Michel Duchaussoy

Michel Duchaussoy

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Sarah's Key Trailer


In the present day, New York journalist Julia Jarmond is asked to work on an article about the Vel'd'Hiv Roundup of Jews by French authorities in 1942. Julia and her French husband, Bertrand, move to an apartment in Paris, where a Jewish family, the Starzynski's, once lived, until they were rounded up.

Continue: Sarah's Key Trailer

Sarah's Key [Elle S'appelait Sarah] Review


Excellent
Framing a harrowing story as an investigative mystery, this film carries a powerful emotional punch but never pushes the sentimentality. It also gives Scott Thomas yet another remarkable role to sink her teeth into.

Julia (Scott Thomas) is an American journalist living in Paris with her husband Bertrand (Pierrot) and their teen daughter (Hin). As they remodel Bertrand's family flat in the Marais, Julia is working on a story for her magazine about Parisian families who in 1942 were deported to Nazi camps in the most hideous conditions. Then one story catches her eye because it is linked to the flat.

And she starts to dig around, talking to Bertrand's father (Duchaussoy) and grandmother (Casadesus) to get to the truth.

Continue reading: Sarah's Key [Elle S'appelait Sarah] Review

Mesrine: Public Enemy No 1 Review


Excellent
Picking up where Killer Instinct left off, this second part of the biopic has a 1970s style, with grittier edges and darker violence. But it takes the same anecdotal approach, never quite letting us in.

In 1973, rampant criminal Jacques Mesrine (Cassel) has finally been captured by the cops but stages a daring courtroom escape with the help of his pal Charlie (Lanvin). He's soon back to his bank-robbing, executive-kidnapping ways, taunting the tenacious detective Broussard (Gourmet) even when he's arrested.

In prison he concocts an elaborate escape with fellow inmate Besse (Amalric), and the two go on another brazen crime-spree, meeting Mesrine's next wife Sylvie (Sagnier) along the way. But as Mesrine adopts the politics of Germany's Baader-Meinhof gang, the cops are closing in.

Continue reading: Mesrine: Public Enemy No 1 Review

Mesrine: Killer Instinct [L'Instinct de Mort] Review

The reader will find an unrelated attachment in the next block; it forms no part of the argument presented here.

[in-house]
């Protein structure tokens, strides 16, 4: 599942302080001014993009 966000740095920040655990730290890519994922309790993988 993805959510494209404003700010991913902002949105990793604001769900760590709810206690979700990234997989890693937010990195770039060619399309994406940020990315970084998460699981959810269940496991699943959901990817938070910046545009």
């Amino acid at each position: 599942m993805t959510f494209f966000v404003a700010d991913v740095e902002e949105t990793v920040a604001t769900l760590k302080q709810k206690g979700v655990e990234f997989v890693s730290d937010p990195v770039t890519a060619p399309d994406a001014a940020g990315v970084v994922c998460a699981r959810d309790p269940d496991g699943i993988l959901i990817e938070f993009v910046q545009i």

OK
Edgy and rough, this is the first half of an energetic biopic about one of France's most notorious criminals. And with a riveting performance by Cassel at the centre, it's definitely worth seeing, even if it never really gets beneath the skin.

Jacques Mesrine (Cassel) is educated in brutality while serving as a soldier in Algeria. With his charismatic personality, he falls into a life of crime with the vicious mobster Guido (Depardieu). While fiercely protective of his Spanish wife Sofia (Anaya), he engages in nasty acts of vengeance and, after a stint in prison in 1962, finds a new wife Jeanne (DeFrance). They embark on a Bonnie & Clyde-style crime spree, travelling from Montreal to Arizona with the officials on their tail. But the Canadian prison can't hold him either.

Continue reading: Mesrine: Killer Instinct [L'Instinct de Mort] Review

Intimate Strangers Review


Excellent
Seeking therapy is one thing; this is something else. What starts out as a therapy session gone wrong because of a mistaken door is really a study in purposeful cinematic misdirection to create a case of sexual intrigue capable of raising eyebrows in its country of origin. It's also the French answer to Steven Shainberg's 2002 adventure into obsession, Secretary.

William Faber (Fabrice Luchini) inherited his office and accounting practice in a staid Parisian building from his accountant father, carrying on a family occupation. Life for him is methodical, predictable, full of numbers -- which he enjoys enough to have made a career out of crunching them for a loyal clientele. Some people thrive on consistency and repetition.

Continue reading: Intimate Strangers Review

The Widow of Saint-Pierre Review


Excellent
Based on a true story, The Widow of Saint-Pierre is a surprisingly effective French period piece that spins a timeless tale of love and compassion.

In 1849, we find ourselves on a French island colony near the Canadian coast, a cold and inhospitable land with few inhabitants. In a night of drunkenness, Auguste (Emir Kusturica) and his friend kill a local man. Auguste is sentenced to die. The only problem -- there's no guillotine on the island, and no executioner either.